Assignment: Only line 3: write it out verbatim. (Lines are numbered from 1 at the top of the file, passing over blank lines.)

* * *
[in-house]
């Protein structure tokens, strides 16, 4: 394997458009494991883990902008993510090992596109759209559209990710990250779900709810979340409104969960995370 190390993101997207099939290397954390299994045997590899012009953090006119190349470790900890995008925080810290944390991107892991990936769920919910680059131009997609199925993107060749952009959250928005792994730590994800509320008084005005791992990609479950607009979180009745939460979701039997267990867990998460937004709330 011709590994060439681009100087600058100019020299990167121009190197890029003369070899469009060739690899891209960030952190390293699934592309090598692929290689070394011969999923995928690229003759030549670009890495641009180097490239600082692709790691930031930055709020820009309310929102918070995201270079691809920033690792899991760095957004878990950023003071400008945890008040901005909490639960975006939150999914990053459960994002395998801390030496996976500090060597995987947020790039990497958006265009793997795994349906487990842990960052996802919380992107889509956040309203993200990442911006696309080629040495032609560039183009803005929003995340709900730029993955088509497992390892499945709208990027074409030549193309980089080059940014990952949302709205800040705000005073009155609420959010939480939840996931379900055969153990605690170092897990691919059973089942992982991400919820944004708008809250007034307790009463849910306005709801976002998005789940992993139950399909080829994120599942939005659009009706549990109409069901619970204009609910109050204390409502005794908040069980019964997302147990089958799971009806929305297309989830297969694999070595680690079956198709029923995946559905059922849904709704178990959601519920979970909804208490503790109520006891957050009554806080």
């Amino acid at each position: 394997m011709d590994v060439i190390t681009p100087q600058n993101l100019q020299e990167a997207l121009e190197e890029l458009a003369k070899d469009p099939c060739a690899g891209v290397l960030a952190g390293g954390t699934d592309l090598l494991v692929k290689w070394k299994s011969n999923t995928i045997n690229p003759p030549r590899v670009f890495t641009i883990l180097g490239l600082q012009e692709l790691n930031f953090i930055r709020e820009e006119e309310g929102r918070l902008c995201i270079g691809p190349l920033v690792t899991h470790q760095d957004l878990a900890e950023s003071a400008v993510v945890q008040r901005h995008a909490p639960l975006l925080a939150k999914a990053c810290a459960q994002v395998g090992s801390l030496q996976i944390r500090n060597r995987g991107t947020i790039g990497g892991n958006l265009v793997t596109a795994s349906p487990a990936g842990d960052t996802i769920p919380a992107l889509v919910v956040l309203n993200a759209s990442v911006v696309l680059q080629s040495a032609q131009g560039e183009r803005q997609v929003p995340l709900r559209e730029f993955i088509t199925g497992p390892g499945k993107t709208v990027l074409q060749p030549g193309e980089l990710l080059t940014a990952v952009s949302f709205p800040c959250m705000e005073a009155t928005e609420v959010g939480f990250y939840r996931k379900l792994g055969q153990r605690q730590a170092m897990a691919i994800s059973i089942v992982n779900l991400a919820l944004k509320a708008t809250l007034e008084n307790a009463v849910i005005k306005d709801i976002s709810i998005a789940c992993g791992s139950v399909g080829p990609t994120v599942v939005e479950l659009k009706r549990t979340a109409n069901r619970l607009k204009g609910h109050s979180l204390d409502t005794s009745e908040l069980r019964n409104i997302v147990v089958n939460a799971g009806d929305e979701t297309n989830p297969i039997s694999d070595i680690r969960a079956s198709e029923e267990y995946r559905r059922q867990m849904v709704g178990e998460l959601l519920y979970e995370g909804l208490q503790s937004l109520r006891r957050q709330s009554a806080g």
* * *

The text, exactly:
């Amino acid at each position: 394997m011709d590994v060439i190390t681009p100087q600058n993101l100019q020299e990167a997207l121009e190197e890029l458009a003369k070899d469009p099939c060739a690899g891209v290397l960030a952190g390293g954390t699934d592309l090598l494991v692929k290689w070394k299994s011969n999923t995928i045997n690229p003759p030549r590899v670009f890495t641009i883990l180097g490239l600082q012009e692709l790691n930031f953090i930055r709020e820009e006119e309310g929102r918070l902008c995201i270079g691809p190349l920033v690792t899991h470790q760095d957004l878990a900890e950023s003071a400008v993510v945890q008040r901005h995008a909490p639960l975006l925080a939150k999914a990053c810290a459960q994002v395998g090992s801390l030496q996976i944390r500090n060597r995987g991107t947020i790039g990497g892991n958006l265009v793997t596109a795994s349906p487990a990936g842990d960052t996802i769920p919380a992107l889509v919910v956040l309203n993200a759209s990442v911006v696309l680059q080629s040495a032609q131009g560039e183009r803005q997609v929003p995340l709900r559209e730029f993955i088509t199925g497992p390892g499945k993107t709208v990027l074409q060749p030549g193309e980089l990710l080059t940014a990952v952009s949302f709205p800040c959250m705000e005073a009155t928005e609420v959010g939480f990250y939840r996931k379900l792994g055969q153990r605690q730590a170092m897990a691919i994800s059973i089942v992982n779900l991400a919820l944004k509320a708008t809250l007034e008084n307790a009463v849910i005005k306005d709801i976002s709810i998005a789940c992993g791992s139950v399909g080829p990609t994120v599942v939005e479950l659009k009706r549990t979340a109409n069901r619970l607009k204009g609910h109050s979180l204390d409502t005794s009745e908040l069980r019964n409104i997302v147990v089958n939460a799971g009806d929305e979701t297309n989830p297969i039997s694999d070595i680690r969960a079956s198709e029923e267990y995946r559905r059922q867990m849904v709704g178990e998460l959601l519920y979970e995370g909804l208490q503790s937004l109520r006891r957050q709330s009554a806080g």